While Ian Skellern had visited German watch brands in Glashütte before, a recent visit to Tutima was his first. And he was surprised, in more ways than one. Starting with that glass floor and finishing in an all-female regatta.
The Tutima Tempostopp flyback chronograph was one of Elizabeth’s biggest Baselworld 2017 surprises: it is simply an outstanding timepiece, inside and out, thanks to both its historical inspiration and the modern use of Glashütte ingenuity.
Tool watches continue their evolution among the watch industry’s most luxurious and coveted brands. Here, Chris Malburg explores where their evolution has gone and might still go.
Based on the most popular releases of 2017, it is possible that the almighty tourbillon may about to be usurped by something new and rather old at the same time: the chronograph. In this installment of Joshua Munchow’s “Here’s Why” series, he explores why the chronograph is the new tourbillon.
Munich, the “metropolis with a heart” known for its hospitality and unique Bavarian lifestyle, transformed into the “metropolis of watches” over the weekend of October 27-29, 2017. The tenth edition of MunichTime, the annual consumer watch exhibition that takes place during the last weekend of October each year, attracted thousands of watch lovers to the upscale Hotel Bayerischer Hof located right in the heart of the city.
The history of Tutima is inextricably linked to the history of Glashütte, the German city whose watch industry was founded in 1845 by Ferdinand Adolph Lange. Although Tutima’s roots don’t extend back quite that far, its story does begin in 1927, a turbulent time in Germany’s premier city of high watchmaking. Relive 90 years of this brand’s history in this post.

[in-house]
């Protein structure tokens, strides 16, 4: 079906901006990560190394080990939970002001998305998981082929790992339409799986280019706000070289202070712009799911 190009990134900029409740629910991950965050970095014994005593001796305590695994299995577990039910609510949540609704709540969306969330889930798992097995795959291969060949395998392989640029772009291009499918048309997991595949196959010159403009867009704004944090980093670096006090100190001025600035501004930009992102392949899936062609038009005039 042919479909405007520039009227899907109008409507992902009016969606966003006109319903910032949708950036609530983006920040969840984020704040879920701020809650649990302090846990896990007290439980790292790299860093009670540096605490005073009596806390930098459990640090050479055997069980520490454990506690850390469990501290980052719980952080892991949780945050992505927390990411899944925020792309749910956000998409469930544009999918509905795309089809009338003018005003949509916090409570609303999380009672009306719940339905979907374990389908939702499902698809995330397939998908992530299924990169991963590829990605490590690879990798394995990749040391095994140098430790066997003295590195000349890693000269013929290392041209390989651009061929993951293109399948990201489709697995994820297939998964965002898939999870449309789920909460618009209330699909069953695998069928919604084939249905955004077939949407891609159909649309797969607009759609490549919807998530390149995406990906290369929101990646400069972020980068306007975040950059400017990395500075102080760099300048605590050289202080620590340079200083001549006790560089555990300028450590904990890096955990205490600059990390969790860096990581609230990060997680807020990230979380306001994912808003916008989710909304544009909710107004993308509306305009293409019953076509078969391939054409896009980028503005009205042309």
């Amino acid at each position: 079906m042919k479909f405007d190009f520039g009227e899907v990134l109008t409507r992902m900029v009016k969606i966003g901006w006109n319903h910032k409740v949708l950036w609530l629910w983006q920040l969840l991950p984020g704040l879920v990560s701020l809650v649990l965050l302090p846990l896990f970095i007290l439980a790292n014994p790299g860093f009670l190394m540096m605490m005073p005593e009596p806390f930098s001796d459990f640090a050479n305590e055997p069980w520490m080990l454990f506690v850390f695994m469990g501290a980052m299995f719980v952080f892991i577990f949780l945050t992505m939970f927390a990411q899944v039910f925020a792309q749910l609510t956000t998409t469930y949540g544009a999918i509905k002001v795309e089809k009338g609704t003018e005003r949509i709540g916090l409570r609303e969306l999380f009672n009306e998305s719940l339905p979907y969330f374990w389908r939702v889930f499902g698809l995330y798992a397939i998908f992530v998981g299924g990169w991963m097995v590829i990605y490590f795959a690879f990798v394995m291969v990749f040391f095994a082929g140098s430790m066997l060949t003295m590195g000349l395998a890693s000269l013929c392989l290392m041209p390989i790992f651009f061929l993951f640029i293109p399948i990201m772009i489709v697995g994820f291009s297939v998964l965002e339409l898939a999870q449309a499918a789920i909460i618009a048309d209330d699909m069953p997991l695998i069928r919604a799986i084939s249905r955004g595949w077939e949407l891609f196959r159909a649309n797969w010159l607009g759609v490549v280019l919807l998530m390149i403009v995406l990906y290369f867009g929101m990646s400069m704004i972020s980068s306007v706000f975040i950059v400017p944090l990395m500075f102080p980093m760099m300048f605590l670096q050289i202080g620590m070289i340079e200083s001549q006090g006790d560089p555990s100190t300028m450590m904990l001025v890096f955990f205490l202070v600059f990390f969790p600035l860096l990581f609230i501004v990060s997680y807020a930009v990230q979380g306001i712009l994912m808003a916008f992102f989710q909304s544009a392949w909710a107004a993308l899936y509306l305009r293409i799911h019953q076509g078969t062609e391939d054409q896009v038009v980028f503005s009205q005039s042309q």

When we talk about Germany, we do not necessarily think of watches: luxury cars, high-tech machines, and Oktoberfest spring to mind. The “made in Germany” predicate is generally associated with quality, well-designed products, added value, and longevity. But watches? Yes, watches.
The Tutima Tempostopp flyback chronograph was one of my biggest Baselworld surprises and is simply an outstanding timepiece, both inside and out thanks to both its historical inspiration and the modern use of Glashütte ingenuity.
Chronographs are very difficult movements to master in a reliable, interesting, and original way, even if these wrist timers constitute what is most likely the most popular complication in wearable horology. And this makes the variety of in-house chronographs introduced at Baselworld 2017 a real treat. Here are five of the most interesting specimens we found at the world’s largest watch fair.
Please join our traditional Quill & Pad round table discussion on Baselworld 2017, where we discuss what we did and didn’t like at at the world’s largest annual watch exhibition.